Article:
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ESR prepress abstract   -  DOI: https://doi.org/10.3354/esr01331

Occurrence of leatherback turtles around Australia

Julia Hazel*, Mark Hamann, Ian Bell, Rachel Groom

*Corresponding author:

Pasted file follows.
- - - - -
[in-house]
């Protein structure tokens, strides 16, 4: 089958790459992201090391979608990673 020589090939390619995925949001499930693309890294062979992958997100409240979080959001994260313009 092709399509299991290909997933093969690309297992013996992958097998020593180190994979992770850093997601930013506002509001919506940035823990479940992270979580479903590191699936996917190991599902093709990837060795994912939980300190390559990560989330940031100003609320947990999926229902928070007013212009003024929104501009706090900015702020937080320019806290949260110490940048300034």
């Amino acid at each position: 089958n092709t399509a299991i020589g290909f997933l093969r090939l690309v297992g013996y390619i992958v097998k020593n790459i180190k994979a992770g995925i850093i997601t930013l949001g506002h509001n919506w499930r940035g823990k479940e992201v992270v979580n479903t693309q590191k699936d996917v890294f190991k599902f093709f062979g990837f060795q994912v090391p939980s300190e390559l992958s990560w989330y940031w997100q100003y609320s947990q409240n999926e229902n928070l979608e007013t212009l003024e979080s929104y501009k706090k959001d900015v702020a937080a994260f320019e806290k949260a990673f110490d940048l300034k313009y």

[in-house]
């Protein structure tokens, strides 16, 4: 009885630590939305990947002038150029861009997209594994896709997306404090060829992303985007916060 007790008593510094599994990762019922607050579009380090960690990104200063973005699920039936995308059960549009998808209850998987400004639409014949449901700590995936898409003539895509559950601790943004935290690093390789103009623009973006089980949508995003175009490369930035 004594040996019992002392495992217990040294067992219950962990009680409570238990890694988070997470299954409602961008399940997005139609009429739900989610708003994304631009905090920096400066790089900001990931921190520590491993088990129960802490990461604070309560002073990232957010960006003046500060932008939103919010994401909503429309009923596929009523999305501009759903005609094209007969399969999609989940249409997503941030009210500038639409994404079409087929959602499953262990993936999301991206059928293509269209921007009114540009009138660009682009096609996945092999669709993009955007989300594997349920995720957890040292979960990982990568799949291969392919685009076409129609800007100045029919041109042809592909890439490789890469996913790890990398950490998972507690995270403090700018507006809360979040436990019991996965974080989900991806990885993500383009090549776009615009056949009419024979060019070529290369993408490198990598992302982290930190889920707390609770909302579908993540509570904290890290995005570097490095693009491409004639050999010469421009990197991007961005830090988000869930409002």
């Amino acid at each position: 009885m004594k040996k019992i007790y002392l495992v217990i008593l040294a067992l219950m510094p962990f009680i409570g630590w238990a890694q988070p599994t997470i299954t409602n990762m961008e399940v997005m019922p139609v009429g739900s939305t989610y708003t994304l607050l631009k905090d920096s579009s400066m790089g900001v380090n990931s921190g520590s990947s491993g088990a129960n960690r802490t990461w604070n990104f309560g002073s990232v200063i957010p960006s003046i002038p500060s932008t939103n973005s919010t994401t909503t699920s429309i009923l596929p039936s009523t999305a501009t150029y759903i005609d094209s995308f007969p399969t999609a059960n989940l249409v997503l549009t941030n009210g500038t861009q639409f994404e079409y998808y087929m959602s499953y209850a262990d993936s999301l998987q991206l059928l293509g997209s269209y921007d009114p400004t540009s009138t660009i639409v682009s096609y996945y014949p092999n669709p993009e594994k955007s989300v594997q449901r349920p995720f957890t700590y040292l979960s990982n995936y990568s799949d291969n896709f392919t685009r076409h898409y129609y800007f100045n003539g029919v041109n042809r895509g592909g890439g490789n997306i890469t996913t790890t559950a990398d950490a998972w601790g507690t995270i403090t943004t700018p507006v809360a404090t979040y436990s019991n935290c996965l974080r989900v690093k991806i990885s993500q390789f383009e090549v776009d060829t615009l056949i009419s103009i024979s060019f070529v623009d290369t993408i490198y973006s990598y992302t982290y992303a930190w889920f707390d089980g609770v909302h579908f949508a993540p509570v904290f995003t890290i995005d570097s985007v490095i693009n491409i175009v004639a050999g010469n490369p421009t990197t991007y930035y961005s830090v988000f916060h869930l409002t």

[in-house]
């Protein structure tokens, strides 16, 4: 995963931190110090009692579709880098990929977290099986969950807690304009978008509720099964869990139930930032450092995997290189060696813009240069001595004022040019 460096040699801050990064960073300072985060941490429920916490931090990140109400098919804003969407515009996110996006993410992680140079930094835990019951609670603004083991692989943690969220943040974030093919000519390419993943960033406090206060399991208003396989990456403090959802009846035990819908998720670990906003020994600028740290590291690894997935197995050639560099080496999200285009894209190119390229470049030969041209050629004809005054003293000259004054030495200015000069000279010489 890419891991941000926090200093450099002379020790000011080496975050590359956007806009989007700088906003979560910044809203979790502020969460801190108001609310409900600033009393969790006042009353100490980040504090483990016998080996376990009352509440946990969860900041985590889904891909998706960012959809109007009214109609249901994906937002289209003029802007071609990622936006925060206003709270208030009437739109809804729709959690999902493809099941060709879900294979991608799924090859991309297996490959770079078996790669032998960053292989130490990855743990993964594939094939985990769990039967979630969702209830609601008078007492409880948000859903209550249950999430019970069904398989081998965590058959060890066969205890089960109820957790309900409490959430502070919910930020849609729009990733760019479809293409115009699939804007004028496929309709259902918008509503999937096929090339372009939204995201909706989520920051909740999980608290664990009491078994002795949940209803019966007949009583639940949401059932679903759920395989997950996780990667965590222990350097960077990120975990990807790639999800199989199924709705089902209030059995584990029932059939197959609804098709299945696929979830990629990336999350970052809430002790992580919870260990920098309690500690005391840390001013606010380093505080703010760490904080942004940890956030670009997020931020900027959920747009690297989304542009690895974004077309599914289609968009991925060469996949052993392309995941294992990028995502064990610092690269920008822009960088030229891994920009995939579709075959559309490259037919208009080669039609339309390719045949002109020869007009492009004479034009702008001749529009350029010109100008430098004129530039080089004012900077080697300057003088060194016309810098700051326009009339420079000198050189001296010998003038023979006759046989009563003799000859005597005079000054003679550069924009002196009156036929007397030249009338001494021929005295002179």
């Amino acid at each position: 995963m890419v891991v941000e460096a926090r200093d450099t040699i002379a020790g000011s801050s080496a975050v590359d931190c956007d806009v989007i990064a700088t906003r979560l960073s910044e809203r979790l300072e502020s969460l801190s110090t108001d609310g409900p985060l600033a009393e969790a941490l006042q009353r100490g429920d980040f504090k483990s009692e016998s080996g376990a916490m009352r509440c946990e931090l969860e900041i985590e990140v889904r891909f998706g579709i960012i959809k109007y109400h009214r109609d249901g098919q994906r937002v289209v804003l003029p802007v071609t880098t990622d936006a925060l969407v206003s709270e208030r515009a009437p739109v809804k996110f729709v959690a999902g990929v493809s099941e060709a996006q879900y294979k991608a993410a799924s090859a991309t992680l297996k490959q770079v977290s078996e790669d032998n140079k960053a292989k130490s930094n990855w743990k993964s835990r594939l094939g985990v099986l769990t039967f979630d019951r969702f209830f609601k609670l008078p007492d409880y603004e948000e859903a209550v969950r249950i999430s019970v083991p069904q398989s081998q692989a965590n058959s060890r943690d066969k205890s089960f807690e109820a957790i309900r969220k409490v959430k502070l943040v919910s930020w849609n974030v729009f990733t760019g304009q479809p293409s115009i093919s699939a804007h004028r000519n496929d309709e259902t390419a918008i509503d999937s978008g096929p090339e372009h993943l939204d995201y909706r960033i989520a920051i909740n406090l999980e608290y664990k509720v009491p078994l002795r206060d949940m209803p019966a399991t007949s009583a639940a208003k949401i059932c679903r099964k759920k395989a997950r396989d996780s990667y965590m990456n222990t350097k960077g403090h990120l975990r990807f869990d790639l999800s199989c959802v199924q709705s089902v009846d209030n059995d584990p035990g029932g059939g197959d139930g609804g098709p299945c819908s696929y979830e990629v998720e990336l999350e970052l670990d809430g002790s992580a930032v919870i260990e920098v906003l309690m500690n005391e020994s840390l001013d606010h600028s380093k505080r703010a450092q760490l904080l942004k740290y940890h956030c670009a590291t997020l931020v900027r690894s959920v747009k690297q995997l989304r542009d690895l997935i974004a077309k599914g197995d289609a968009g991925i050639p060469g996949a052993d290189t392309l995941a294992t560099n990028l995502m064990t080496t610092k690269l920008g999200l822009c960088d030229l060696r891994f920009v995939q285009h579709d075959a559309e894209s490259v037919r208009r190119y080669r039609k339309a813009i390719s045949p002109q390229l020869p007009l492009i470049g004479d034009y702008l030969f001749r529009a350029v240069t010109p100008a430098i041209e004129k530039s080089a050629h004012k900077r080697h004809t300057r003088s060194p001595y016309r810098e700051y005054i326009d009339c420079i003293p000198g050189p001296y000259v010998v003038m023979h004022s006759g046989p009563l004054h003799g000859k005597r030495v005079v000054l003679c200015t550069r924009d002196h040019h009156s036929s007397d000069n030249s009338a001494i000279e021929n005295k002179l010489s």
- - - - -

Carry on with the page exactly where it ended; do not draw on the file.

ABSTRACT: Leatherback turtles Dermochelys coriacea are a pelagic species, globally endangered due to multiple anthropogenic impacts. Although protected under Australian legislation, species-specific practical protection has been hampered by sparse information about leatherback distribution in Australian waters. To fill this gap we obtained records of leatherback interactions with fisheries gear, opportunistic sightings at sea, beach stranding events and non-target capture in shark control programs. We evaluated the temporal and geographic distribution of records and assessed potential bias in observation opportunity based on human population density and fishery activity. Based on 1073 leatherback observations from 1990 to 2022, we found sightings were unevenly distributed right around Australia, encompassing longitudes from 105.4°E to 165.1°E and latitudes from 43.7°S to 10°S. In the extreme south-east of Australia, hotspots were apparent during December to March (austral summer). In temperate and sub-tropical latitudes to the west and east of Australia, hotspots appeared predominantly during June, July and August (austral winter) but were also apparent, albeit weaker, to the east in all other months. Our results confirmed the species is present around Australia in all months of the year and has a much wider geographic and offshore distribution around Australia than previously reported. Hence, we inferred that Australian waters are highly important for migrating and foraging leatherbacks from sub-populations breeding in the Pacific and Indian Oceans, all of which are at high risk of extinction, and we suggest Australian management agencies have crucial roles in protecting these endangered animals.